As Bloomberg details, all this pessimism reflects what's really an intense distaste for the Workers' Party, known locally as the PT, among investors and business executives.
They see the government of former President Dilma Rousseff as largely responsible for bringing about the worst recession in a century before she was impeached, and her predecessor Luiz Inacio Lula da Silva as a crook. While the PT has put Lula forth as its candidate, it's unlikely he will be allowed to run in October because of a corruption conviction. His probable replacement, former Sao Paulo Mayor Fernando Haddad, gets no more love from traders.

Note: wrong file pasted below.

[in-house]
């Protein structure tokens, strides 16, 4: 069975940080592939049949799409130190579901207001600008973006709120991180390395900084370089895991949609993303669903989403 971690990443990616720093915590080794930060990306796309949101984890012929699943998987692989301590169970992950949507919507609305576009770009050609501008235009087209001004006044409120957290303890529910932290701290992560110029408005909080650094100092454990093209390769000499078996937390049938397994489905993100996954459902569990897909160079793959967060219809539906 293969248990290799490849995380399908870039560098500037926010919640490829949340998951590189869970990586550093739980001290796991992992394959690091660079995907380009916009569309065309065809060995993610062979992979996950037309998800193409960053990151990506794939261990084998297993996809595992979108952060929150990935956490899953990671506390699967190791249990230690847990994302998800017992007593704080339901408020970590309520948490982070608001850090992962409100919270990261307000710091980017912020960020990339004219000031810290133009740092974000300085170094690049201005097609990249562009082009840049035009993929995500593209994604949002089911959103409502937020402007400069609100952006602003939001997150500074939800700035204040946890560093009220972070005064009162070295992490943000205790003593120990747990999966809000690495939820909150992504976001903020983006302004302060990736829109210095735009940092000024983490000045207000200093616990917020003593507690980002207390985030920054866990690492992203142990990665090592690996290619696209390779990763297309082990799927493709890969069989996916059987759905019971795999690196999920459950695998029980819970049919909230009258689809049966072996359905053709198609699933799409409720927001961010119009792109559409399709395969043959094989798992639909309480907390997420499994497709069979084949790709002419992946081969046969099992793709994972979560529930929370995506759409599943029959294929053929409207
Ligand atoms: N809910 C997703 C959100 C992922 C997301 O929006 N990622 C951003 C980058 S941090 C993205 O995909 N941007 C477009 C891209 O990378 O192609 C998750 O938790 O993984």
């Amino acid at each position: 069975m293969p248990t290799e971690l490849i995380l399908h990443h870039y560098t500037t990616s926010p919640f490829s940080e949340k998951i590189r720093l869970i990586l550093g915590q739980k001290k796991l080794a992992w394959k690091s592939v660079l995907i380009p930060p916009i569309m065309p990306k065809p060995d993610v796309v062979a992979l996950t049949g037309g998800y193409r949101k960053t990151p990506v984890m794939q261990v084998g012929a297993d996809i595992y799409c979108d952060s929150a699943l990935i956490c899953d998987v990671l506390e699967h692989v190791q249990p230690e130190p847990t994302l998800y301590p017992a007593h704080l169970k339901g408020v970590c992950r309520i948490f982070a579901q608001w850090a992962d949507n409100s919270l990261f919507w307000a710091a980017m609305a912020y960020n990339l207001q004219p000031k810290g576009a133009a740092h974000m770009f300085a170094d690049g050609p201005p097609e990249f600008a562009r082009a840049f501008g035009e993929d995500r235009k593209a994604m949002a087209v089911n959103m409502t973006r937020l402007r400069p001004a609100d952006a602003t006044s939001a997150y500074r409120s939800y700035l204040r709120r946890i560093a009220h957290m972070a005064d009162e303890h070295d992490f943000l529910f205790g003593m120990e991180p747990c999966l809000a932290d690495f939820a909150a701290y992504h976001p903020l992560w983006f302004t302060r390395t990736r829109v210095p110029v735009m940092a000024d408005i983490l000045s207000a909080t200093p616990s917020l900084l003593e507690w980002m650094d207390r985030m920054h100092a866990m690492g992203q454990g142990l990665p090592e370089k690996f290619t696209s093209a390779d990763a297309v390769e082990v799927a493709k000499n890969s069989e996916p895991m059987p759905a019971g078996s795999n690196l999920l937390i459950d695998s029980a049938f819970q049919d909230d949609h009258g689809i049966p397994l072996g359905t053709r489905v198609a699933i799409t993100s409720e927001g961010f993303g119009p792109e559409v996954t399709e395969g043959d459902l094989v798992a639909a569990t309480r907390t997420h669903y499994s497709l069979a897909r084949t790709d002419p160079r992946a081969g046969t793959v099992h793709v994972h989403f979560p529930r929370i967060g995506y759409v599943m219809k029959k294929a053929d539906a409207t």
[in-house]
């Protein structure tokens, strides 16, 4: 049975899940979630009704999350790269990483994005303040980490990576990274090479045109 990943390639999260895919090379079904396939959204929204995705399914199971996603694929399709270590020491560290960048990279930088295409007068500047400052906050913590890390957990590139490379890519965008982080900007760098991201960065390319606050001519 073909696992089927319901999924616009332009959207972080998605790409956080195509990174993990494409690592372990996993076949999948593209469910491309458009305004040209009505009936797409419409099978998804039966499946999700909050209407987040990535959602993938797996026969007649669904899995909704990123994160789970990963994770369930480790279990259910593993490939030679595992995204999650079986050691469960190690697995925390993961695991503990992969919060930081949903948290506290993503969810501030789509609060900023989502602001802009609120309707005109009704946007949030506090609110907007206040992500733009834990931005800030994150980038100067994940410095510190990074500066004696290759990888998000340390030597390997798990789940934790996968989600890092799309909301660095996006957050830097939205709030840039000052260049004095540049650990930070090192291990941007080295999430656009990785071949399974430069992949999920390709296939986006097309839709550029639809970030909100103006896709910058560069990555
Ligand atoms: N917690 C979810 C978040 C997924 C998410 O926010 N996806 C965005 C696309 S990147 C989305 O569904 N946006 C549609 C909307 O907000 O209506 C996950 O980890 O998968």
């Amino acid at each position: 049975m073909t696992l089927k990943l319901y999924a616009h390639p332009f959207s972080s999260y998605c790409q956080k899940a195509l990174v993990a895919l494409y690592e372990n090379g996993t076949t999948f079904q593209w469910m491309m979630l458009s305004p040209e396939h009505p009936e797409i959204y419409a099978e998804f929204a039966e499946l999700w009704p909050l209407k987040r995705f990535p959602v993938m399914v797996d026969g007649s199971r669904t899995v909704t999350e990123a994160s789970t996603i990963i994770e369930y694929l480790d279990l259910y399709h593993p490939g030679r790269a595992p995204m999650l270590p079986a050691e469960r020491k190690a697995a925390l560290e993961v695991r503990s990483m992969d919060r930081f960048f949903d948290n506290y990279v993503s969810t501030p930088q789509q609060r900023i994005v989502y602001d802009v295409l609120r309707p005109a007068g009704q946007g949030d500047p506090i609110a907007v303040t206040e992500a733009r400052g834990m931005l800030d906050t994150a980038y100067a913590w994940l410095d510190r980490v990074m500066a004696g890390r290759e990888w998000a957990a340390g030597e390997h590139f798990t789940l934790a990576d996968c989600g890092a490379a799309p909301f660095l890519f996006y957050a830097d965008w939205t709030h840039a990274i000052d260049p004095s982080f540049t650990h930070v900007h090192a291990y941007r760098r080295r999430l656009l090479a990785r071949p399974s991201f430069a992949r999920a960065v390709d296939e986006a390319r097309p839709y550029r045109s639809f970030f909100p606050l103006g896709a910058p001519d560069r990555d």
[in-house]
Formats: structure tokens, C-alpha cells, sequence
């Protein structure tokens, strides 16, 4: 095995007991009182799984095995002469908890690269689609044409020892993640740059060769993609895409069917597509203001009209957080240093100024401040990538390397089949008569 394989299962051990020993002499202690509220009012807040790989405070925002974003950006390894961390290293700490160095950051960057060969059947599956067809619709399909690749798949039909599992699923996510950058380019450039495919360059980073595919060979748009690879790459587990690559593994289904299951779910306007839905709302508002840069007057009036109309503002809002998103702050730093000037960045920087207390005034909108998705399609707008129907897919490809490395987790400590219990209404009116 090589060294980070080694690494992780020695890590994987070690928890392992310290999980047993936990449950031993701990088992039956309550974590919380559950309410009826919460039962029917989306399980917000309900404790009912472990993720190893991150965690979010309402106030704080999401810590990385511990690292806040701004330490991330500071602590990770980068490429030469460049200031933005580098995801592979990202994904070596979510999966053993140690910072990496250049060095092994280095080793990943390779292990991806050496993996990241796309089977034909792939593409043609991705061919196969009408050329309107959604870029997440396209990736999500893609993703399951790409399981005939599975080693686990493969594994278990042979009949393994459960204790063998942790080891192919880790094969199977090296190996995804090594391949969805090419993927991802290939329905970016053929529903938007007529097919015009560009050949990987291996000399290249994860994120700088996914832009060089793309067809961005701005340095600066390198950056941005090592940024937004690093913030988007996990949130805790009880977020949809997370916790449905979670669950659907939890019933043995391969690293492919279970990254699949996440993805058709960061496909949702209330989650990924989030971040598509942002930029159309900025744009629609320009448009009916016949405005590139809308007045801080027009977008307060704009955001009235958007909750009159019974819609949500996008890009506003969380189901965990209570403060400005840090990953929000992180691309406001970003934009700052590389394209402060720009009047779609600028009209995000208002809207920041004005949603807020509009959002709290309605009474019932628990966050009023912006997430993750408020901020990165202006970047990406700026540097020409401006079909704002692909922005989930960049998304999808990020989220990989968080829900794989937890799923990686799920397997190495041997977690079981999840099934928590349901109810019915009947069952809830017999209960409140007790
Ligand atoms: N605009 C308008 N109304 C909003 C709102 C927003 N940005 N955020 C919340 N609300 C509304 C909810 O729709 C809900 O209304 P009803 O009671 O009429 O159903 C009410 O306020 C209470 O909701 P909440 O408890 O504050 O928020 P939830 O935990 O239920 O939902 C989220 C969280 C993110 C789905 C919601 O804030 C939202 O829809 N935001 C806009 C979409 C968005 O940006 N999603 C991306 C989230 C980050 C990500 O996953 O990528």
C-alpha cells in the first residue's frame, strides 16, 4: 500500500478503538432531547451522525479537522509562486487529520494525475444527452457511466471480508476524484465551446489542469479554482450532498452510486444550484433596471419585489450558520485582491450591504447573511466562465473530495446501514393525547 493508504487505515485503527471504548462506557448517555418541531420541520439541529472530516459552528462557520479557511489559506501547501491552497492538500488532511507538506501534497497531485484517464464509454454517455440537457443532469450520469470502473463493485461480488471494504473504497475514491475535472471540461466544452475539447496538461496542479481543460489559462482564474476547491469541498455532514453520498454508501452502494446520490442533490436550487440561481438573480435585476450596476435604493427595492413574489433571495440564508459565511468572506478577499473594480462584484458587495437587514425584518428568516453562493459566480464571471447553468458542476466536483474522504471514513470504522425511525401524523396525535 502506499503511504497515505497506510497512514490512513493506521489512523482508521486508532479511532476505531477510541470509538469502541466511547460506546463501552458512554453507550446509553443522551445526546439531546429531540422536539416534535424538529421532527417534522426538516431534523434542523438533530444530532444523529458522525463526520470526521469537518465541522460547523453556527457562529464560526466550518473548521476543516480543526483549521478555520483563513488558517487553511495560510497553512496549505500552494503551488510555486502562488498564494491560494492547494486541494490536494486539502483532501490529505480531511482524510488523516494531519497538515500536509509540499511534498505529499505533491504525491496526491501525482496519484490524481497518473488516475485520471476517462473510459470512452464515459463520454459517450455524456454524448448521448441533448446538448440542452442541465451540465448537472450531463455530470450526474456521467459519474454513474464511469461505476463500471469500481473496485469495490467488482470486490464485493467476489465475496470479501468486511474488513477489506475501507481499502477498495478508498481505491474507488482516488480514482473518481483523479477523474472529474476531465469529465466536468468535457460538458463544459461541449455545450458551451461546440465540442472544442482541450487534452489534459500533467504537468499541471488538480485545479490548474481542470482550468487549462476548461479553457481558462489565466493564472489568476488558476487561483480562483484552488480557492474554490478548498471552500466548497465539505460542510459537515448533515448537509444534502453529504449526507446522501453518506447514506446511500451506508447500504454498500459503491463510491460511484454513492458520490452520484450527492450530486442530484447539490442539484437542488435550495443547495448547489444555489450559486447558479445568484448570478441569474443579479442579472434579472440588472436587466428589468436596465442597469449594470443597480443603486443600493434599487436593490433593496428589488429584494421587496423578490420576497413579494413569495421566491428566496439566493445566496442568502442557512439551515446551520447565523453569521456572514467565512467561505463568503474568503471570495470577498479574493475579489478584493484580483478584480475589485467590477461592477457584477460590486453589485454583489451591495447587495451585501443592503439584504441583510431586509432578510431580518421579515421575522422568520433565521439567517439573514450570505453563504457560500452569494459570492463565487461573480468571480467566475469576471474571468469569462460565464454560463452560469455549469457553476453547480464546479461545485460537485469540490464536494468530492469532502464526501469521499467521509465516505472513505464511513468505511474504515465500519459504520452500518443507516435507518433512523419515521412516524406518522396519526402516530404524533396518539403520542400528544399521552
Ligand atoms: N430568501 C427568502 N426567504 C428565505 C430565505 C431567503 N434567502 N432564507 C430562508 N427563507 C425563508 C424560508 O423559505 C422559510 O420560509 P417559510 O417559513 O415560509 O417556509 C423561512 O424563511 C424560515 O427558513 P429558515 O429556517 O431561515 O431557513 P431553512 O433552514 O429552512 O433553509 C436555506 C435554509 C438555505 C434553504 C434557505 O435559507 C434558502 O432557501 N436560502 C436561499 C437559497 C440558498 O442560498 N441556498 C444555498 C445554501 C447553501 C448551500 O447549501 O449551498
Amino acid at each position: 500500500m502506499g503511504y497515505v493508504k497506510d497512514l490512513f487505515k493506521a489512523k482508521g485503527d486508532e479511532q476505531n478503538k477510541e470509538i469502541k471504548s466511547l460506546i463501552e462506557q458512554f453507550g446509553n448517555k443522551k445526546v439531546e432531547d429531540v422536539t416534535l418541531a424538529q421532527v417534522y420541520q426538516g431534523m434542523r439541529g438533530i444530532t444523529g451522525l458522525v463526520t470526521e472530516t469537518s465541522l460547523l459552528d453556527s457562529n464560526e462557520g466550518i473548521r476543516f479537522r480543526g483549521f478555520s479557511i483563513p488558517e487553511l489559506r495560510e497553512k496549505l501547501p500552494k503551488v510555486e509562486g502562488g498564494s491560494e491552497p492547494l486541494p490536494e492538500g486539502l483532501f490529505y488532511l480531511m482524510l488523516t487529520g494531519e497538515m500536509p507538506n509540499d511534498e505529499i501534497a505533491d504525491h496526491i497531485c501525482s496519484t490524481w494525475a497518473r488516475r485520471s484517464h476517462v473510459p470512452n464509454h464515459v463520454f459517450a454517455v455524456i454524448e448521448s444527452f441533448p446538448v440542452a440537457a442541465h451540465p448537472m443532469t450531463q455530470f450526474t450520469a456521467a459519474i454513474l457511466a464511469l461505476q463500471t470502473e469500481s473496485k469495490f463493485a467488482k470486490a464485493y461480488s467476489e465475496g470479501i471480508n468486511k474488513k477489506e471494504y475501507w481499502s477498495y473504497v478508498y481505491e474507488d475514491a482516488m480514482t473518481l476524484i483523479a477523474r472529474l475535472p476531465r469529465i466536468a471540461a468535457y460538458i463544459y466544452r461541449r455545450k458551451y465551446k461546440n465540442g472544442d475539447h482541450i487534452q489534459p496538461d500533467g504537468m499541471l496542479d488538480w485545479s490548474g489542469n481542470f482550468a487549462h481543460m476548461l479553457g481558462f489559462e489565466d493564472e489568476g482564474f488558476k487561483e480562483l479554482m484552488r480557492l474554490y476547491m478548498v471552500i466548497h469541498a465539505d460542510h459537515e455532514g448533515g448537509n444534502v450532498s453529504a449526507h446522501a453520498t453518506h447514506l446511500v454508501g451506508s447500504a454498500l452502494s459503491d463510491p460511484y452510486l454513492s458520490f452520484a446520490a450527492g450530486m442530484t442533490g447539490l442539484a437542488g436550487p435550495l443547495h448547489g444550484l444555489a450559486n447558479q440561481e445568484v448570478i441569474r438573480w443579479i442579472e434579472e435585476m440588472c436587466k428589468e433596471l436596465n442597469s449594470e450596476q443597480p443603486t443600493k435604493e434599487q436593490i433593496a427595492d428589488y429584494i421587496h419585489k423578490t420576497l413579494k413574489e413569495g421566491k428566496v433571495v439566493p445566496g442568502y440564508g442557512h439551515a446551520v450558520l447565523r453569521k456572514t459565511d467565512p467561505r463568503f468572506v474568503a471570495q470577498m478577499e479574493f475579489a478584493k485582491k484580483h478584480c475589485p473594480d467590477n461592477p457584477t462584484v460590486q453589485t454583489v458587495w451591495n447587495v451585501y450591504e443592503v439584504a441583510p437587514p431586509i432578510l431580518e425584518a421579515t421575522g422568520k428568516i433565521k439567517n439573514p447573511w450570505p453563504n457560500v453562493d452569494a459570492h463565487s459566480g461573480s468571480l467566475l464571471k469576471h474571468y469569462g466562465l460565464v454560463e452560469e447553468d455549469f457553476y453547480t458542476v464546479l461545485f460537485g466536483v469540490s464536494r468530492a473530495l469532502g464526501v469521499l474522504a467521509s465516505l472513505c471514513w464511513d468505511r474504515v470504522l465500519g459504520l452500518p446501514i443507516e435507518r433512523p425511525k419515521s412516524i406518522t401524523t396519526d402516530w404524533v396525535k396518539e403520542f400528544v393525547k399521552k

"Turkey and Argentina are examples of how disrupting it is for financial markets when investors lose confidence in policy direction and institutions," said Tania Escobedo, a Latin America strategist at RBC Capital Markets in New York. "Lula's PT party would represent this scenario, unless it moderates its views significantly."